Treating Allergies with Chinese Medicine
Here at the Yinova Center in New York City we can tell spring is in the air when our patients come in with red eyes and stuffy noses. Seasonal allergies affect one third of Americans and according to a study published in the September 2004 issue of Allergy Magazine, a combination of Chinese herbs and weekly acupuncture sessions is a useful way of alleviating the symptoms and may help prevent allergies all together.
[pq]Allergies happen when your immune system misidentifies something harmless, such as pollen, and mounts a defense against it by becoming inflamed and producing mucus.[/pq] As practitioners of Chinese medicine we’re taught to diagnose each patient’s allergies individually, looking for a pattern of disharmony that has resulted in symptoms. We start by dividing up the root of the problem from its branch. The branch is the allergy symptom whereas the root is the situation in the body that led to the allergy happening. Once we have a clear picture of a patient’s unique combination of symptoms, we create a treatment plan that is specifically tailored to their situation.
At the Yinova Center, this plan usually involves a weekly acupuncture treatment, a daily herbal formula and some diet and lifestyle changes.
Western medicine has several ways of tackling allergy symptoms. Doctors can stop your body’s overreaction by prescribing antihistamines such as Benadryl or drugs that act on the nervous system such as Albuterol. They can address inflammation by giving you cortico-steroids such as Prednisone, and they can relieve sinus pressure by prescribing decongestants such as Sudafed. All of these drugs can address the branch of the problem, the allergy symptoms, however many of them have side effects including drowsiness, fatigue, anxiety and an over-suppression of the immune system. Western medicine can be really helpful and we certainly encourage people to listen to their doctor’s advice, however our patients tell us that they are frustrated because the drugs only work whilst they are taking them and do little to solve the underlying problem.
So what is the underlying problem? Why do some people overreact to everyday irritants? In our practice the most common pattern we see is weak lung and spleen qi. Lung qi is how we describe the function of the entire respiratory tract, including the nasal passages. So weak lung qi refers to a respiratory tract that is under performing. Spleen qi is a way of describing how the digestive system is involved with the metabolism of fluids, so weak spleen qi refers to poor digestive function, which can lead to an overproduction of mucus, which tends to collect in the lungs. This is not the only root diagnosis we see so consulting a trained acupuncturist and herbalist will really help you identify your own unique pattern.
As for the branch, the allergy symptoms themselves, Chinese medicine sees this as related to wind and damp. Wind is Chinese medicine’s way of describing our susceptibility to outside influences such as an allergen and damp describes mucus buildup in the sinuses, the lungs and the digestive tract. A good herbalist will take everything into account and design an herbal formula that addresses all aspects of the allergy from the underlying weakness that made you susceptible to the irritating symptoms such as itchy eyes and runny nose.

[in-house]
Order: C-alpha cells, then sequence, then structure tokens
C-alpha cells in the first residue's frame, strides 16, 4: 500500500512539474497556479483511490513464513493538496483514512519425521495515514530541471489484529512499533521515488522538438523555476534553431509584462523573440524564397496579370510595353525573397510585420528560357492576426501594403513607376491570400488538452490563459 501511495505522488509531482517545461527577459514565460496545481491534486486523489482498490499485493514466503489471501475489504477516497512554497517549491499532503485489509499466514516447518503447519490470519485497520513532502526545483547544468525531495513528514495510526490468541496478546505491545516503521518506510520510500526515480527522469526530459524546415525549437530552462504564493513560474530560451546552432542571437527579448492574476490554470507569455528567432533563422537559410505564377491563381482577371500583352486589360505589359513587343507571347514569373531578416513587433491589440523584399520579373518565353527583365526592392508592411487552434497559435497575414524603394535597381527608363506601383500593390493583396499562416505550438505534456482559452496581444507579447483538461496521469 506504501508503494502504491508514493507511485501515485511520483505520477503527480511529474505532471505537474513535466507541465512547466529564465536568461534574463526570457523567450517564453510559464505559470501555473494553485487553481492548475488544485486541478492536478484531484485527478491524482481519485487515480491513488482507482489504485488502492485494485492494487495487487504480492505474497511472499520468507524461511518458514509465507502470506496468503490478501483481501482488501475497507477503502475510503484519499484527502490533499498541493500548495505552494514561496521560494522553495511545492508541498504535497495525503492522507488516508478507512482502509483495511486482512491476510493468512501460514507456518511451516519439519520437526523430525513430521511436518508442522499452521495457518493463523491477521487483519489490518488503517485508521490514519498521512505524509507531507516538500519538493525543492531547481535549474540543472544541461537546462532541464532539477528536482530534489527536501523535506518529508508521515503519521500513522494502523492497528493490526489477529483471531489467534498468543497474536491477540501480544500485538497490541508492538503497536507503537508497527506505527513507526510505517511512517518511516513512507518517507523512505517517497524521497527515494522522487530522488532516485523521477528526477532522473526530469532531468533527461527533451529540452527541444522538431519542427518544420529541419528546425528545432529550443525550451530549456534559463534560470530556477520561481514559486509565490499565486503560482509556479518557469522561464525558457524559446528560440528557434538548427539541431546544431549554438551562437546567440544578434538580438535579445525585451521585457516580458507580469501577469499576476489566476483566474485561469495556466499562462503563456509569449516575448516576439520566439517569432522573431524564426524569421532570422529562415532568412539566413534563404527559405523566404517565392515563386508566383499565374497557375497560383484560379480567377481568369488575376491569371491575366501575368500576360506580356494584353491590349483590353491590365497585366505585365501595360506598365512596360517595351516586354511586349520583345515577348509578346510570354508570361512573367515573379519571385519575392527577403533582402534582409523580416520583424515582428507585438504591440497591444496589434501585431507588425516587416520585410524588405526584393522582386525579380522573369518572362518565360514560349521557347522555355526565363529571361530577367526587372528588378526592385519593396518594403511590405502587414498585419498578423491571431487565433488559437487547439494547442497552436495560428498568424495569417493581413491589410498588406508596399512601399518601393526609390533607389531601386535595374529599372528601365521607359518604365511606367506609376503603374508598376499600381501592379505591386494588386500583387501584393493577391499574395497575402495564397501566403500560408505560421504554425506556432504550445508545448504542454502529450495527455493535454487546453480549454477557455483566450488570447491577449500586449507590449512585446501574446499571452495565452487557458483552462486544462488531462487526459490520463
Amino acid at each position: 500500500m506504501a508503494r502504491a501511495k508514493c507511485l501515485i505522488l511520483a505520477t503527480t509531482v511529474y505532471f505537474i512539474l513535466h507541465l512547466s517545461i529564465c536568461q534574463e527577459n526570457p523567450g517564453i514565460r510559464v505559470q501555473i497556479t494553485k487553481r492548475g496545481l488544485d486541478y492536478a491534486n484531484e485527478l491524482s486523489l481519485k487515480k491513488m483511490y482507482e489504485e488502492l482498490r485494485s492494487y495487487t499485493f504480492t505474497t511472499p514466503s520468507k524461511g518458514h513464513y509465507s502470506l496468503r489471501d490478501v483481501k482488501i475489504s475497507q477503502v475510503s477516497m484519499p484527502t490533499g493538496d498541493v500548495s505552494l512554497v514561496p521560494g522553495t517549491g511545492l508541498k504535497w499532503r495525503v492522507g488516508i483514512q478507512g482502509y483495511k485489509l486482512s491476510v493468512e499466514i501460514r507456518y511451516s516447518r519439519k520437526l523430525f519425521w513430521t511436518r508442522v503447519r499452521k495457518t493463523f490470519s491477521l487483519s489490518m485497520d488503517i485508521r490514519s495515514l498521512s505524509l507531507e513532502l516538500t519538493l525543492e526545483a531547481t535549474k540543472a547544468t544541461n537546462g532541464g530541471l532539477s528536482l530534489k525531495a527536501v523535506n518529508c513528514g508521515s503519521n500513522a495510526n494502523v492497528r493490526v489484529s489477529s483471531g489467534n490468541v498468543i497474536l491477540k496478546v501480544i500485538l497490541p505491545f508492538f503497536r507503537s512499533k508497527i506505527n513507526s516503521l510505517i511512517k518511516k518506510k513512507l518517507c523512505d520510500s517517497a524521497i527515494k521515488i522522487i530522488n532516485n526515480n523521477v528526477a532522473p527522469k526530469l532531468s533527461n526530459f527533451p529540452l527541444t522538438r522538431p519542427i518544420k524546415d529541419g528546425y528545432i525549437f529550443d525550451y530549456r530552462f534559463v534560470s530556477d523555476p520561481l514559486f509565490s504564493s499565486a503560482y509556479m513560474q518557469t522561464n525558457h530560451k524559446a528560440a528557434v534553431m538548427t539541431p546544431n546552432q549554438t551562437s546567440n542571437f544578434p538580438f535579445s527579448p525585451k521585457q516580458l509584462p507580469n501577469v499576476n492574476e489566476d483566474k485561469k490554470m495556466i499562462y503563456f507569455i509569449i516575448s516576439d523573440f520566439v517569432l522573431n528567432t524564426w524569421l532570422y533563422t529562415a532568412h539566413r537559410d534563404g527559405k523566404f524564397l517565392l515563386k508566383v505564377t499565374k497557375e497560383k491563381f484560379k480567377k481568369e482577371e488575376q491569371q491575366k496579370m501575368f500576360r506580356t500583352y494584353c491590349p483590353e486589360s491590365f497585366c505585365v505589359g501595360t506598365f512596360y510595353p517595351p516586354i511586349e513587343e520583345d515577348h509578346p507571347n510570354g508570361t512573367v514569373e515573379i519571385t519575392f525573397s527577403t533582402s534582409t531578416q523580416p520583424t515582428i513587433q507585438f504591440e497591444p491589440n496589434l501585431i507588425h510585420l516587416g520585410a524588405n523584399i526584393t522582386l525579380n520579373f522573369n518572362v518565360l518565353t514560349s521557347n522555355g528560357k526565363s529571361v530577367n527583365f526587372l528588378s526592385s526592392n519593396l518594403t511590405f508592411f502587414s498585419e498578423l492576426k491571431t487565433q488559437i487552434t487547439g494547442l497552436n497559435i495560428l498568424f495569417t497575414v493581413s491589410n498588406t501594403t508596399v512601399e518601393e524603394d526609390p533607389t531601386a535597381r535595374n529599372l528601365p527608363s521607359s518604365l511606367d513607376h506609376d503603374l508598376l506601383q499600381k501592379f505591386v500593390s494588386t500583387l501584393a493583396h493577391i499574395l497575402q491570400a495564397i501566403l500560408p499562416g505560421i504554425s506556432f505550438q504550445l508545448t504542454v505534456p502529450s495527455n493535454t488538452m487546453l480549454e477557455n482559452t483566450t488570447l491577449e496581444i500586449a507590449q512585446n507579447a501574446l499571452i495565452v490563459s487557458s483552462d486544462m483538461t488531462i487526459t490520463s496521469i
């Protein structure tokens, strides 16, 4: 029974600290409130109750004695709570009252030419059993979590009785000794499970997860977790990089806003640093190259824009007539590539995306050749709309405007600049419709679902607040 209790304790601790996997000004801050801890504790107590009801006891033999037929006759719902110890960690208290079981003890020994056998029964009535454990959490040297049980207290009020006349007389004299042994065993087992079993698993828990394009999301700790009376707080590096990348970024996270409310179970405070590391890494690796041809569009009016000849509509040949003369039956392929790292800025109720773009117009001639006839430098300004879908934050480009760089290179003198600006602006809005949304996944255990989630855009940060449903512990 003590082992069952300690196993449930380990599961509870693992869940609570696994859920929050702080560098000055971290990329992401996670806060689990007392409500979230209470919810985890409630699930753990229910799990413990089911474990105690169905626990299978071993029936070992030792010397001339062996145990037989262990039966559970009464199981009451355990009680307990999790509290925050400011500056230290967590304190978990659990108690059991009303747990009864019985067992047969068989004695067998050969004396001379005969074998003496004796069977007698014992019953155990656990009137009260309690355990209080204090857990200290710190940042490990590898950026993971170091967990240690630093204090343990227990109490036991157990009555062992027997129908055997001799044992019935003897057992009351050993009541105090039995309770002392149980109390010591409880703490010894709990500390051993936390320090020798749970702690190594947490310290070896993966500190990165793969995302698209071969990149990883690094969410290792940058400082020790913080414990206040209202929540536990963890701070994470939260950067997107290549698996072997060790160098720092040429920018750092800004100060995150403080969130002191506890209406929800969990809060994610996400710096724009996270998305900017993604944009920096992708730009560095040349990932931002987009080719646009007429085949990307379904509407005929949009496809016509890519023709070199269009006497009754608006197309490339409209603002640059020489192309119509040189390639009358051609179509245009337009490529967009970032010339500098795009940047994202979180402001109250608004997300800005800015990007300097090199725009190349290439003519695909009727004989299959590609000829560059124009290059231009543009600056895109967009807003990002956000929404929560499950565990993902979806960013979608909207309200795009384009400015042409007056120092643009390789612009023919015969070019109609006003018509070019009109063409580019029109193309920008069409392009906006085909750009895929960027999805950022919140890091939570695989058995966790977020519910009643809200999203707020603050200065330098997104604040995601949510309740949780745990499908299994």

For many of our patients, the acupuncture brings immediate relief. By inserting small hair-like needles around the nose and sinuses we are able to stop sneezing and relieve congestion. There are points on the feet that can soothe red, itchy eyes and other points to calm down an overactive immune system.
So what can you do to help yourself? At the Yinova Center we give our patients the following advice.
- A weekly acupuncture treatment from an experienced acupuncturist can help. Try to start before allergy season to treat the root of the allergies before they kick in.
- A specially tailored Chinese herbal formula can address both the root of the allergies in your particular case as well as the specific symptoms that you suffer from.
- If your sinuses are congested, try cutting back on dairy products, which can cause mucus build up in some people.
- Wheat can make inflammation worse, so it’s worth limiting it if you are having an allergy attack.
- Eat foods that are rich in Vitamin C. This is a natural antihistamine and can be found in citrus fruits, kiwi fruit, broccoli, spinach, strawberries, melon and cabbage.
- Beta-carotene is an anti-oxidant that supports the respiratory system. You should increase your intake of beta-carotene by eating yellow and orange fruits, such as mangoes and papayas, orange root vegetables such as carrots and yams and green leafy vegetables such as spinach and kale.
- Low magnesium has been linked to allergies in clinical research. Increase your magnesium by including sunflower seeds, spinach, chard, salmon and sesame seeds in your diet.
- Quercetin is an antioxidant that is high in bioflavonoids. It too has an antihistamine effect and also decreases inflammation. Get more quercetin by eating onions, red grapes, apples (with the skin on), tomatoes and leafy green vegetables.